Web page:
ASIL Cables

By: Gary Shaw | March 18, 2015 |

The Institute for Transnational Arbitration and the American Society of International Law will once again host a ½-day conference, bringing together leading practitioners in the field of international arbitration.  Chaired by Professor Chiara Giorgetti (Richmond Law School) and Steptoe & Johnson partner Lucinda A. Low, this year’s ITA-ASIL conference will focus on issues of corruption in both investor-state and commercial international arbitration. A distinguished line-up of panelists, including the Honorable Charles N. Brower and Professor Michael Reisman (Yale Law School), will...

By: Gary Shaw | March 06, 2015 |

ASIL Cables, the Society’s  blog of the Annual Meeting, is back once again to report on the 109th ASIL  Meeting: Adapting to a Rapidly Changing World.  As it did last year, ASIL Cables 2015 will post summaries of the conference lectures and panels, as well as interviews with the Annual Meeting leadership and updates from the broad spectrum of ASIL interest groups.  The editorial staff hopes that ASIL Cables will continue to make the ASIL Annual Meeting and the innovative ideas discussed therein accessible to both Meeting participants and the worldwide community of international law...

By: Marina Barakatt | April 16, 2014 |

As Donald Donovan noted, the 2014 Annual Meeting was structured to begin with the situation in Crimea and end with Syria.  Thus, Saturday's closing plenary centered on Syria.  Mr. Donovan began the discussion by asking each panelist to address the question of how the current international legal framework allows us to address the Syrian conflict.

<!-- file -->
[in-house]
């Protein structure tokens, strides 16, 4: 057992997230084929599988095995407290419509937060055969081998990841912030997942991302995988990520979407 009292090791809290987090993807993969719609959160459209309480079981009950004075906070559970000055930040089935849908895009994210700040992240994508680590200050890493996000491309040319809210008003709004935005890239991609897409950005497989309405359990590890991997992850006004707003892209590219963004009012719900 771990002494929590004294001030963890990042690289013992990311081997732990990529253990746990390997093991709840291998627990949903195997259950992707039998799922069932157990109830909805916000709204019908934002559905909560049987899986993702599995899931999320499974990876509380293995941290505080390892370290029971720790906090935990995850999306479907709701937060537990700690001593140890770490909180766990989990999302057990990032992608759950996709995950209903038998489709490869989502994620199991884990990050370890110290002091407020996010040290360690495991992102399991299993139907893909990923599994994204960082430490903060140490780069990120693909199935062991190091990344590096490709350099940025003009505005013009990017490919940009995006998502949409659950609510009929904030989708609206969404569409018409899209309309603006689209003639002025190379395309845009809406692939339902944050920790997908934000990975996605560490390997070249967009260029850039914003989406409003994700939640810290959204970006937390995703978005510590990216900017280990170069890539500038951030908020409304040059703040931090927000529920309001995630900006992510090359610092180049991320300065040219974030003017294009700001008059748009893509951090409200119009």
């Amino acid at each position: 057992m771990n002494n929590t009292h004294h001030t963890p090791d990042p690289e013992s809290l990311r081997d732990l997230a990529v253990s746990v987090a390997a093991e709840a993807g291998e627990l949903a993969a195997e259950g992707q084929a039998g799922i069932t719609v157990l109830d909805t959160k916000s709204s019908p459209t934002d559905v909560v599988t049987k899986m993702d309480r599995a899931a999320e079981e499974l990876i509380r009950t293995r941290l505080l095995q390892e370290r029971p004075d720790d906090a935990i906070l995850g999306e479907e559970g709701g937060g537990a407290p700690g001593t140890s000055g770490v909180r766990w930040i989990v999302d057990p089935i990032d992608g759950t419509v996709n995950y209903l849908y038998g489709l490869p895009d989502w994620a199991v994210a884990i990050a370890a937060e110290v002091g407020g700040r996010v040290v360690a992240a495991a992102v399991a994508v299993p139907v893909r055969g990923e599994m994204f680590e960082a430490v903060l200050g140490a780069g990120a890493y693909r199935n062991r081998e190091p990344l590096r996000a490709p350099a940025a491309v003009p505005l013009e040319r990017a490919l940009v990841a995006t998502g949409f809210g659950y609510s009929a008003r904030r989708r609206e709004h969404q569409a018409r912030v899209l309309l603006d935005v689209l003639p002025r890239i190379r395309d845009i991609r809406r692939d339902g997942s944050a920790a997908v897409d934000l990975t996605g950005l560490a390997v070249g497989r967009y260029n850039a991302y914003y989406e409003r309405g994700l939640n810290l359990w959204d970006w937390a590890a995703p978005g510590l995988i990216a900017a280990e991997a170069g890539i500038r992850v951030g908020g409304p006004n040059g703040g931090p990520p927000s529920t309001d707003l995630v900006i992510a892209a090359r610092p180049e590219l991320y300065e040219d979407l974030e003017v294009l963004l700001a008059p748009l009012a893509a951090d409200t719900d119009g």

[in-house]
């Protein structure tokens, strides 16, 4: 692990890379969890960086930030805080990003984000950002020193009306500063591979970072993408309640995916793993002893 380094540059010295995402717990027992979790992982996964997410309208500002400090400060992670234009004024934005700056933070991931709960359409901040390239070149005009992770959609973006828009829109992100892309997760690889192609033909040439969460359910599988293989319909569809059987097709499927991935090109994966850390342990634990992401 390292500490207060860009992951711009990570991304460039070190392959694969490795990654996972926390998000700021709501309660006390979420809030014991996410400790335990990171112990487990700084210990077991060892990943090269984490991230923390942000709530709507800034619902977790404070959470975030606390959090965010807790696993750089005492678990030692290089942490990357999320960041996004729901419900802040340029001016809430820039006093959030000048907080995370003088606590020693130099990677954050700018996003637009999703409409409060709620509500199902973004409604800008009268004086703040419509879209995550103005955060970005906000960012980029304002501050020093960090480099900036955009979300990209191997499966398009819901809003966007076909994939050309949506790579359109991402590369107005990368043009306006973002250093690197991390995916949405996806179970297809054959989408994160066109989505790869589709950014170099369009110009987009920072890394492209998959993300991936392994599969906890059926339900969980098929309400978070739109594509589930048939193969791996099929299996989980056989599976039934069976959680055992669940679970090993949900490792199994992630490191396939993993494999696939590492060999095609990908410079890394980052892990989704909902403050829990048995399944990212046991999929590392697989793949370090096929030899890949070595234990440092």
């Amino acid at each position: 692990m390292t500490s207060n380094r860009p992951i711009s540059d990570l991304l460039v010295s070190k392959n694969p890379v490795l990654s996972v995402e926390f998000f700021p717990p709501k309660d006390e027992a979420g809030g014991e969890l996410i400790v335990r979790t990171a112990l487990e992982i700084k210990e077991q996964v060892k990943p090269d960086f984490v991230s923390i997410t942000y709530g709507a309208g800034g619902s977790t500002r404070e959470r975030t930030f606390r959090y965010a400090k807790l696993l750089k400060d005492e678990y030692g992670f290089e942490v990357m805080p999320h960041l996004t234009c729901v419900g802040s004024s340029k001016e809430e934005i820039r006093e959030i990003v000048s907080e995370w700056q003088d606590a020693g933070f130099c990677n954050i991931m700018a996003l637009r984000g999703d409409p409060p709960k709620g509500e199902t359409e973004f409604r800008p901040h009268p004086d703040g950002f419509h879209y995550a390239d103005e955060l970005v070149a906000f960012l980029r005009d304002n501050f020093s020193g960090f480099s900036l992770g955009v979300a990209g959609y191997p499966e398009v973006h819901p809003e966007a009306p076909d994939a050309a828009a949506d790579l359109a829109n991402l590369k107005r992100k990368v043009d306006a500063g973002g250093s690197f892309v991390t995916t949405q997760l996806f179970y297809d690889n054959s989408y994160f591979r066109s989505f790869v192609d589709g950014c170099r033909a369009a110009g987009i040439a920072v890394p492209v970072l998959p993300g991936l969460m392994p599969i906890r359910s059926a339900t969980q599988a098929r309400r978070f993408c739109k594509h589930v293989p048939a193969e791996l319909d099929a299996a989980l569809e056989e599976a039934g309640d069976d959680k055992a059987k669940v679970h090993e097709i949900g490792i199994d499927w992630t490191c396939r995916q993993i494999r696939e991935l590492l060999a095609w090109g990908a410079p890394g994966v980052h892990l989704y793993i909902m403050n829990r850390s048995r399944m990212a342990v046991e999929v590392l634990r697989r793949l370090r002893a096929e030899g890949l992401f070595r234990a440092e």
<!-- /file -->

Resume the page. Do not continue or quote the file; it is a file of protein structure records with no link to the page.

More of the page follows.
Vera Gowalland-Debbas of the Graduate Institute of International and Development Studies in Geneva answered the question first.  She began by discussing United Nations (UN) Security Council (SC)...

By: M. Imad Khan | April 16, 2014 |

On the Friday morning of the 2014 ASIL Meeting, Barry Appleton and Robert Howse moderated a panel entitled “Everybody Come Together Over Me: Systemic Integration and Vienna Convention Art 31(3)(c),” which discussed the role of VCLT Article 31(3)(c) in integrating different domains of international economic law and investment law with public international law, human rights law, and international environmental law.  Article 31(3)(c) provides that when interpreting treaties, “[t]here shall be taken into account, together with the context … any relevant rules of...

By: Veronica Glick | April 16, 2014 |

On Saturday April 12, a compelling panel discussion identified and debated several complex and important issues focusing on sexual violence in armed conflict.  Jamille Bigio of the White House National Security Staff, moderated the panel which included Chris Dolan of the Refugee Law Project at Makerere University, Uganda, Olga Jurasz of the Open University, and Kimberly Theidon of Harvard University.

Jamille Bigio, in her introductory remarks, spoke of the significant obstacles to ensuring that survivors have access to...

By: Annecoos Wiersema | April 14, 2014 |